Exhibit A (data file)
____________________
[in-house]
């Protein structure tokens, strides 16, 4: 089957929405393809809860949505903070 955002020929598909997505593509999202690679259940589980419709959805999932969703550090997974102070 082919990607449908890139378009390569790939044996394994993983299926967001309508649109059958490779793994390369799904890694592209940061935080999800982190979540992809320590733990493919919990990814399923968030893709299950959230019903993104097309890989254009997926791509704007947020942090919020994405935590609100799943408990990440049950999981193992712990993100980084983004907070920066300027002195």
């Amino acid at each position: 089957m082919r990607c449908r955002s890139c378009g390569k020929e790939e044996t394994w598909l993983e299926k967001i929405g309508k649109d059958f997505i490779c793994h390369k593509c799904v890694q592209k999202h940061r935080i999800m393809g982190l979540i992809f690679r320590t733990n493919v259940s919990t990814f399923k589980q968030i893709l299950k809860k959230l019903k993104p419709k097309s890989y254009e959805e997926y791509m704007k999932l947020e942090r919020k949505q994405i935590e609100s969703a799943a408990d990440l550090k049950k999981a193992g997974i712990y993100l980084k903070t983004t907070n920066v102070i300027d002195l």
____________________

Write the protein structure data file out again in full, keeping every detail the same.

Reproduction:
[in-house]
């Protein structure tokens, strides 16, 4: 089957929405393809809860949505903070 955002020929598909997505593509999202690679259940589980419709959805999932969703550090997974102070 082919990607449908890139378009390569790939044996394994993983299926967001309508649109059958490779793994390369799904890694592209940061935080999800982190979540992809320590733990493919919990990814399923968030893709299950959230019903993104097309890989254009997926791509704007947020942090919020994405935590609100799943408990990440049950999981193992712990993100980084983004907070920066300027002195």
């Amino acid at each position: 089957m082919r990607c449908r955002s890139c378009g390569k020929e790939e044996t394994w598909l993983e299926k967001i929405g309508k649109d059958f997505i490779c793994h390369k593509c799904v890694q592209k999202h940061r935080i999800m393809g982190l979540i992809f690679r320590t733990n493919v259940s919990t990814f399923k589980q968030i893709l299950k809860k959230l019903k993104p419709k097309s890989y254009e959805e997926y791509m704007k999932l947020e942090r919020k949505q994405i935590e609100s969703a799943a408990d990440l550090k049950k999981a193992g997974i712990y993100l980084k903070t983004t907070n920066v102070i300027d002195l």